AustLit logo


'Tropes of Terror' single work   review  
Issue Details: First known date: 2020... 2020 'Tropes of Terror'
The material on this page is available to AustLit subscribers. If you are a subscriber or are from a subscribing organisation, please log in to gain full access. To explore options for subscribing to this unique teaching, research, and publishing resource for Australian culture and storytelling, please contact us or find out more.

AbstractHistoryArchive Description

'The Royal Commission into Institutional Responses to Child Sexual Abuse has revealed systemic mistreatment of vulnerable children over decades. Though these crimes have not been the exclusive province of the Catholic Church, its education system has brought more children into intimate care by religious orders, and even those never abused have observed the tics of brutality in some of their teachers and mentors. In a note at the end of his new novel, In Whom We Trust, John Clanchy mentions James Joyce’s hell-fire sermon in A Portrait of the Artist as a Young Man (1916) and the recurrence of these ‘tropes of terror’ in the rhetoric he heard as a Catholic schoolboy in 1960s Melbourne. The system has long-standing practices of psychological control.' (Introduction)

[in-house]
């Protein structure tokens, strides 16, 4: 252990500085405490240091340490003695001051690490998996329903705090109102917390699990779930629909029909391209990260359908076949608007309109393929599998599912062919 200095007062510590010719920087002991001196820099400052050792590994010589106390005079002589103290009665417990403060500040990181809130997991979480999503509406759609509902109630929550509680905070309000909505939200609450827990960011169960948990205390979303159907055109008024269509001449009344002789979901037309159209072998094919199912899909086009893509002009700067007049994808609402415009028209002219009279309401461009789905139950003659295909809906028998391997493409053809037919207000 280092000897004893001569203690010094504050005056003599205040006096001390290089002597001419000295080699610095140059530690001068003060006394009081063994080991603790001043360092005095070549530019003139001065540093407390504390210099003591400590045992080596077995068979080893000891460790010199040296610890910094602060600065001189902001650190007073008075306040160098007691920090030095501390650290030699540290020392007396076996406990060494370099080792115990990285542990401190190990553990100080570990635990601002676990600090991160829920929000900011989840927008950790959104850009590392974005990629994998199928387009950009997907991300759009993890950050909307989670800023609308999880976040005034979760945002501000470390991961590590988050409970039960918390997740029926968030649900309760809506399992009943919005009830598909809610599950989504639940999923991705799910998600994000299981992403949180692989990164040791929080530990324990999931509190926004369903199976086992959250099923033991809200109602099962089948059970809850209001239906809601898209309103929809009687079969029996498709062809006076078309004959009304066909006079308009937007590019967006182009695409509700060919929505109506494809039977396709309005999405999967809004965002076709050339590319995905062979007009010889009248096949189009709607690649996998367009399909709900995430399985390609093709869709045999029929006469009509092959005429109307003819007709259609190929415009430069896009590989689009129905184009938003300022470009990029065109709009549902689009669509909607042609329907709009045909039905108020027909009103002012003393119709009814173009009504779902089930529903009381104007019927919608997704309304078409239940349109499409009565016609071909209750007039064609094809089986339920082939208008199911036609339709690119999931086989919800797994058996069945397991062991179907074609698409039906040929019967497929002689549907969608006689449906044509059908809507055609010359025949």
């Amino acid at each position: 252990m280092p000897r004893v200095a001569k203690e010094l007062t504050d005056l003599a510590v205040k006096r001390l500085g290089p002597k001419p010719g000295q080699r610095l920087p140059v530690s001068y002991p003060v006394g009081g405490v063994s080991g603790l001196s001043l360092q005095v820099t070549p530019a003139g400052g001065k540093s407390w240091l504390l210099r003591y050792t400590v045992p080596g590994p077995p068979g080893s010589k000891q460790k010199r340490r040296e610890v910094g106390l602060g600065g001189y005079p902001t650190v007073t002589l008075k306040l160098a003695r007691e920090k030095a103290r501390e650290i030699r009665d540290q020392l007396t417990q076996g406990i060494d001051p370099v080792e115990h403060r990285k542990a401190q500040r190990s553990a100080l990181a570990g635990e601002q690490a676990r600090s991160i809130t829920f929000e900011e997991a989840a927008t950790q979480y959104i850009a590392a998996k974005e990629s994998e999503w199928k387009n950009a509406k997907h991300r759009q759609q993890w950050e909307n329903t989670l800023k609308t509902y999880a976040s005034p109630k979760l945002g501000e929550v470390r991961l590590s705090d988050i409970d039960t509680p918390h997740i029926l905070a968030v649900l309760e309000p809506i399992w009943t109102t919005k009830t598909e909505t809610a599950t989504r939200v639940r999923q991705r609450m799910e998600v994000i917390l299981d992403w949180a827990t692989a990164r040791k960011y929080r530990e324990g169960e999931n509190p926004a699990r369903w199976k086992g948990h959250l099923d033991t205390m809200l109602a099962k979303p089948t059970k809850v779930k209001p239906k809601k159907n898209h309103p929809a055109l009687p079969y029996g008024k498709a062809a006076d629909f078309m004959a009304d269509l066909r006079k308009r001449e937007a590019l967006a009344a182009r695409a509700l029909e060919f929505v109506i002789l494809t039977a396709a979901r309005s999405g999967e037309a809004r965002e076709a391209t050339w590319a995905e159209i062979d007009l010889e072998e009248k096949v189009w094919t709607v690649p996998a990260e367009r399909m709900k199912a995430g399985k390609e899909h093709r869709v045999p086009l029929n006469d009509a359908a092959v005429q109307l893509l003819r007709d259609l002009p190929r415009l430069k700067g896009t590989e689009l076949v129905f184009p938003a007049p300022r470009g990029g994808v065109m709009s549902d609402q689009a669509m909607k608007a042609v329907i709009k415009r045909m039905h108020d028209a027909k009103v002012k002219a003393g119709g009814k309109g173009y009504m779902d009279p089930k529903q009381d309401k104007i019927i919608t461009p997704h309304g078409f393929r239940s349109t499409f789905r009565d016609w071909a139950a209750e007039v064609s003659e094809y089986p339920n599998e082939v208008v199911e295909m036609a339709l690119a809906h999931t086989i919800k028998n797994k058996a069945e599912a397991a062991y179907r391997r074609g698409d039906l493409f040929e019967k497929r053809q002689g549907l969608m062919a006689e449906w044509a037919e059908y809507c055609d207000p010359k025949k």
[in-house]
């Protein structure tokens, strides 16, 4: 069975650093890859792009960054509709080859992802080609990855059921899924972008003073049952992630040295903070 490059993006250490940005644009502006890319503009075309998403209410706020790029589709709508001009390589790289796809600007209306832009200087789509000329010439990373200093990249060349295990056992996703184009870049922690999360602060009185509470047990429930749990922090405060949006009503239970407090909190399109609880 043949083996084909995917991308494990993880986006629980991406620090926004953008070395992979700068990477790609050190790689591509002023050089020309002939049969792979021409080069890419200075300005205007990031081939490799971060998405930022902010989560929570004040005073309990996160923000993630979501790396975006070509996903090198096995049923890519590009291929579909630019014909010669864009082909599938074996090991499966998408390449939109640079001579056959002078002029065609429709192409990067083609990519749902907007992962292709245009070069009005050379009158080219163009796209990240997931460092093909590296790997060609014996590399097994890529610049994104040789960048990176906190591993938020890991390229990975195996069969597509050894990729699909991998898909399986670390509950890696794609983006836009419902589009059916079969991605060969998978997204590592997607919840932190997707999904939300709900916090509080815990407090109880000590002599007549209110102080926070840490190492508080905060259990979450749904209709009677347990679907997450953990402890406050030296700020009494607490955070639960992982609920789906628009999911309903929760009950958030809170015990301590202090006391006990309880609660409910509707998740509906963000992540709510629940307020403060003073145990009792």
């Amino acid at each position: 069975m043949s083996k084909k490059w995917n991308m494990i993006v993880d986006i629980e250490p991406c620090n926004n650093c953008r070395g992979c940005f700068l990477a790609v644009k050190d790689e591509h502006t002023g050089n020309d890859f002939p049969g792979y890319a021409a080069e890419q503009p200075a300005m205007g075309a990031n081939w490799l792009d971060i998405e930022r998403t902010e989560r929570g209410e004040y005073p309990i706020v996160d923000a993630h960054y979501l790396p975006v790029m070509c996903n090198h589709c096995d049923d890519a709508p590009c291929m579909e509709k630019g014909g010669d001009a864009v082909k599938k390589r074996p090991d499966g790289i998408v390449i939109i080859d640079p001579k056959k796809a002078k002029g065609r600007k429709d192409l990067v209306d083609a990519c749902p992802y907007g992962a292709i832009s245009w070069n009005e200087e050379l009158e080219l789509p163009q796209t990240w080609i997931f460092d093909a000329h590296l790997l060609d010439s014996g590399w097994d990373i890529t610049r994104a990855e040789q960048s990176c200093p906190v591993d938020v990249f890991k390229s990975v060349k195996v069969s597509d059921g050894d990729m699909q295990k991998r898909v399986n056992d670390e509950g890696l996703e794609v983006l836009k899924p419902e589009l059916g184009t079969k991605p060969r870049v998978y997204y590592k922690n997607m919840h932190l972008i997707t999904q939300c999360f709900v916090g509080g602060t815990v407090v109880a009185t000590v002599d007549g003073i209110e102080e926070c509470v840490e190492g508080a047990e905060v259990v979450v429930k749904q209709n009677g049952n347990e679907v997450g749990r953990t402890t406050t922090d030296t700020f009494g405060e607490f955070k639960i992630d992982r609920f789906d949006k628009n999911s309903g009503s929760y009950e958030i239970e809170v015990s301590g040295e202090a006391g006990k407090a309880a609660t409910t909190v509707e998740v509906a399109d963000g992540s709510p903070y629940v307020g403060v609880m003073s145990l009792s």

Publication Details of Only Known VersionEarliest 2 Known Versions of

Last amended 7 Jan 2020 09:09:10
42 'Tropes of Terror'small AustLit logo Australian Book Review
Review of:
    Powered by Trove